Thursday April 11, 2013

HARRISVILLE, N.H.

Sam Raimi’s Empire -- Director Sam Raimi’s influence in Hollywood has certainly become indisputable. When you have the choice of going to see not one, but two different Sam Raimi movies at the cinema at the same time, it must mean he’s certainly arrived in Hollywood as a filmmaker.

Raimi’s most recent film, "Oz: The Great and Powerful," is currently playing in theaters and has succeeded in becoming the highest grossing film of 2013 so far. At the same time, a remake of his 1981 movie "The Evil Dead,", on which Raimi serves as producer, just recently opened in theaters as well. It’s as if the local movie house has been temporarily transformed into a Sam Raimi retrospective.

Not that he hasn’t earned it. After all, his "Spider-Man" trilogy of films stands as one of the highest-grossing movie franchises in film history. With Raimi at the helm, the filmmaker succeeded in creating movies that were as impressive as they were popular, with the trilogy setting the standard for all future superhero movies.

Of course, every director, no matter how enormous his production budgets get, has to start somewhere. "The Evil Dead" from 1981, on which the current "Evil Dead" remake is based, was in fact Raimi’s very first feature film as a director. While this current "Evil Dead" movie boasts a budget of $17 million, Raimi’s original film was made for less than half a million. In fact, the director was only able to secure the funding for that movie after he had produced a short film in 1978 called "Within the Woods" in order to entice investors. The budget for that film? $1,600. Oh how times change.

What propelled Raimi to that level of success was certainly his immense talent as a filmmaker, and it was apparent from the very beginning. The original "The Evil Dead" from 1981 is a perfect example of imagination triumphing over budget limitations, as Raimi managed to pack enough inventiveness into that first feature to fill three movies. (Which, in fact, he later made.)

The filmmaker combined a whiplash narrative pacing with gross-out violence and a dark sense of humor so that every frame of film was jam-packed with excitement and suspense. Raimi had clearly seized the opportunity for his boundless imagination to be unleashed onto the big screen for the first time, and he took advantage of the situation as if his life depended on it.

Now everyone knows that sequels are the perfect opportunity for an original movie’s appeal to be watered down with increasingly diminishing returns for maximum profit. However, in another Raimi coup, the filmmaker managed to not only improve upon "The Evil Dead" in his second film "Evil Dead II: Dead By Dawn" (1987), but he did so while basically remaking the first movie with a much bigger budget.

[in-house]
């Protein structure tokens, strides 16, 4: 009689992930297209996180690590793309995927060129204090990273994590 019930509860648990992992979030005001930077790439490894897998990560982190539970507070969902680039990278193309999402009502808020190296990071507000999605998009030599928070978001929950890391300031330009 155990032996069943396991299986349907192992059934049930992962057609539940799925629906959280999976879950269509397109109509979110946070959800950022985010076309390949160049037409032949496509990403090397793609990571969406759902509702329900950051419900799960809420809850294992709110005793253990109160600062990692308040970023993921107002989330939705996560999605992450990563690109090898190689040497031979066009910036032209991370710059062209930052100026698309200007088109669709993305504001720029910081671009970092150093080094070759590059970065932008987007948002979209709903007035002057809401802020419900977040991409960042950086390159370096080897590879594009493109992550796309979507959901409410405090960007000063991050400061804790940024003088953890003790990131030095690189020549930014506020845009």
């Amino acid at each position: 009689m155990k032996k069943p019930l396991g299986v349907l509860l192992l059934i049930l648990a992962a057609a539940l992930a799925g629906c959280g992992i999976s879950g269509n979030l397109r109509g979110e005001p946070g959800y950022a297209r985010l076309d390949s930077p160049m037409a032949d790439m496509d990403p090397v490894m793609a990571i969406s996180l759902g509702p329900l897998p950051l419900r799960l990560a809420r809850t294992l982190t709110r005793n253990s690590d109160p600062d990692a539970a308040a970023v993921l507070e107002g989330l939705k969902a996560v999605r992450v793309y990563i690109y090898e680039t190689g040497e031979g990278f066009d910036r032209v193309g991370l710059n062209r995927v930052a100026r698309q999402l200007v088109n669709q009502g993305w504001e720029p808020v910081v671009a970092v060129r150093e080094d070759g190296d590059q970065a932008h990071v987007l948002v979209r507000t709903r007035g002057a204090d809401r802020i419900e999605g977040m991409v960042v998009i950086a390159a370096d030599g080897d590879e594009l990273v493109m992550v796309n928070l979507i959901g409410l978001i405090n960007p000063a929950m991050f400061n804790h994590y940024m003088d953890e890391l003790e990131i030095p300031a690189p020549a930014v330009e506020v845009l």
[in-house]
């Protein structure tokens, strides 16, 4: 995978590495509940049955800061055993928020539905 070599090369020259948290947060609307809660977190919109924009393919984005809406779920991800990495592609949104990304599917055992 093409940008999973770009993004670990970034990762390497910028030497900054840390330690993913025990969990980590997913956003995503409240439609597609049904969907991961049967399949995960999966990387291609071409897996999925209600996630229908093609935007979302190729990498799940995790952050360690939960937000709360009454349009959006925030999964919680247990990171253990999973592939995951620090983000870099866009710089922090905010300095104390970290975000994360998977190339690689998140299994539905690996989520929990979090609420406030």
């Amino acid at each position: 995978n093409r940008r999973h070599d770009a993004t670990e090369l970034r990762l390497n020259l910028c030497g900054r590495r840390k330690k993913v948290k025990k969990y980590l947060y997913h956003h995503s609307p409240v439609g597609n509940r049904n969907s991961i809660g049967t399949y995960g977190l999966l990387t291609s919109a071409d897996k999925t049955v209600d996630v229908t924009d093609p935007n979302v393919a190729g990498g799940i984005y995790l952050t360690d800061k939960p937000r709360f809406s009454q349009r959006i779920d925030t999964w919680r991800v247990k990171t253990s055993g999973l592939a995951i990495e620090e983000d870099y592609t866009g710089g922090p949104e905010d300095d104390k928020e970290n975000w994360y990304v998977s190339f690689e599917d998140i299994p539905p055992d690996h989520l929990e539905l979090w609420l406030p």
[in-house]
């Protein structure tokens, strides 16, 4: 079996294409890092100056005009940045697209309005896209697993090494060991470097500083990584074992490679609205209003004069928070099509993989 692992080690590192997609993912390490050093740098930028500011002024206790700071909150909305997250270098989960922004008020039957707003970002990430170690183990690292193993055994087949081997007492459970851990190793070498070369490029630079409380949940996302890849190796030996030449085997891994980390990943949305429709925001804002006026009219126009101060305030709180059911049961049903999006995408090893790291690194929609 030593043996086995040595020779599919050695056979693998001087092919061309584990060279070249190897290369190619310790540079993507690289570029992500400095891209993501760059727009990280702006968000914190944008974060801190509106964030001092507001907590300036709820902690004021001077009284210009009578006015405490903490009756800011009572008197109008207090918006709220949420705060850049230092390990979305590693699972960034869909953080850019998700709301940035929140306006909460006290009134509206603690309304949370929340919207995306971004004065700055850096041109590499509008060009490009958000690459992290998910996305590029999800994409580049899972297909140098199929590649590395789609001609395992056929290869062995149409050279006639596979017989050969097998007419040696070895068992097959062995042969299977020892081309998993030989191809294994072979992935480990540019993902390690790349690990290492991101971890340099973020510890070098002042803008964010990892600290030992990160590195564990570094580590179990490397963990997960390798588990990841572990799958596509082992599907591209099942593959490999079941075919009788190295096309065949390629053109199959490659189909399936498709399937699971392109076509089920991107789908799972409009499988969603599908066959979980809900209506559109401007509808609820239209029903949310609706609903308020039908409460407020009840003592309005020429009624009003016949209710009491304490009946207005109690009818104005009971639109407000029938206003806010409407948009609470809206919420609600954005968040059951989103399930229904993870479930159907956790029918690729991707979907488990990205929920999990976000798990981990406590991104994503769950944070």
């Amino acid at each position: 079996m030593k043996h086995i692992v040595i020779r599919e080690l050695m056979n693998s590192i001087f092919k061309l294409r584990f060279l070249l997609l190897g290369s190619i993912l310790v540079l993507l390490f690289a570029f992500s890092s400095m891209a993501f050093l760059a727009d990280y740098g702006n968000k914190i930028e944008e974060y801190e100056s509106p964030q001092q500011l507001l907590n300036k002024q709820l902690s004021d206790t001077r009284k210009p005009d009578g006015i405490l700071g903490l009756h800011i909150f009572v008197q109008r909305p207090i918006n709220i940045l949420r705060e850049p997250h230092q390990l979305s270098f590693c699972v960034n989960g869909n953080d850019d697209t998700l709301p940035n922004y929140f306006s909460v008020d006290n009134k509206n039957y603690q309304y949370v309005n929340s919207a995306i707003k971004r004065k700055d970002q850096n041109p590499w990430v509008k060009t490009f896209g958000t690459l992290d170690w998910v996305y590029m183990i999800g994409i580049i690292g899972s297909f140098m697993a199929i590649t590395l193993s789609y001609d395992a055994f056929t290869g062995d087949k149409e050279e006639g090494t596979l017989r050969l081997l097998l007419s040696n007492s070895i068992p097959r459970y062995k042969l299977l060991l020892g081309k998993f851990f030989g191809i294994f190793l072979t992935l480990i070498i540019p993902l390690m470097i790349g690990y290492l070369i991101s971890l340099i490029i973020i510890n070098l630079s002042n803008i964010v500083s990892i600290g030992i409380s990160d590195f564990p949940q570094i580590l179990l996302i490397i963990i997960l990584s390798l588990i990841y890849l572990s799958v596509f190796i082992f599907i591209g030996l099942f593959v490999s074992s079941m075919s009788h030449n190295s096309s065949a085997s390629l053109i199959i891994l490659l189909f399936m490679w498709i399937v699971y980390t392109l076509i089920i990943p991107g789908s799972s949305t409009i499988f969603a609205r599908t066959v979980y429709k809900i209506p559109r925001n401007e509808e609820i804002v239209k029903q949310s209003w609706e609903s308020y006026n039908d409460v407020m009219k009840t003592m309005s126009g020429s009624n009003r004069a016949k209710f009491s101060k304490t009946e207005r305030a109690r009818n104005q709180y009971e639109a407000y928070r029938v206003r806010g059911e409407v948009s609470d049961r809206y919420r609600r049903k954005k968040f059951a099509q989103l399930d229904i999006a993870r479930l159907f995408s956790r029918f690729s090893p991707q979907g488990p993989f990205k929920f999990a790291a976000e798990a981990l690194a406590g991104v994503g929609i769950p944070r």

Anyone familiar with the first "The Evil Dead" film has to be amused watching the beginning of "Evil Dead II" as Ash (Bruce Campbell) appears to arrive at the same desolate cabin in the woods completely ignorant to the evil lurking within that traumatized his character in the first movie. Although the beginning of this film turns out to be a recap of the previous one, Ash’s apparent obliviousness is still smirk-inducing, and probably perfectly matches the smirk Raimi wore when he filmed the movie, as he is obviously not taking any of this too seriously.

After all, while the first "The Evil Dead" movie worked as both a straightforward low budget horror film and an outright parody of one, "Evil Dead II" saw Raimi ratcheting up the black humor to outrageous levels. In fact, Raimi managed to increase the level of everything in the sequel -- the dark humor, the ridiculous levels of gore, the relentless pacing and the mind-blowing, pre-CGI special effects -- until the movie eventually pummels you into submission with uncontrollable laughter.

The only reason the first "The Evil Dead" film wouldn’t be considered the ultimate cult horror movie is because "Evil Dead II" manages to top it in every department. The film even initiated the term "splat-stick" to describe its unique combination of splatter films and slapstick comedy, elements that Raimi raised to cartoonish levels.

Which is exactly where Raimi took the third movie. Playing like a live-action animated movie, "Army of Darkness" (1992) -- essentially "Evil Dead III" -- picks up exactly where "Evil Dead II" left off, as Ash finds himself thrust into medieval times battling evil forces with his "boom stick." This time around, Raimi’s transition from horror to humor seems complete, as "Army of Darkness" plays more like a comic book in action movie form, which may explain why the "Evil Dead" tag was dropped from the title. With this new installment, it was clear Raimi was well on his way to moving beyond mere genre filmmaking towards becoming a unique genre all his own.

Today, with the series coming full circle with the current "Evil Dead" remake it appears Raimi’s influence in the film world has only increasing along with the sizes of his production budgets. After all, how many directors would be entrusted with the reins of a sequel to "The Wizard of Oz" (1939), one of Hollywood’s most cherished and revered objects of affection?

Fortunately, the director hasn’t let this success go to his head either. As anyone who saw "Drag Me To Hell," his excellent return to the horror genre in 2009 can attest, Raimi hasn’t lost sight of his humble beginnings for a moment, as his trademark combination of horror and humor forever refuses to die.

Nathan Hurlbut is a free-lance filmmaker and a regular columnist for the Arts & Entertainment section.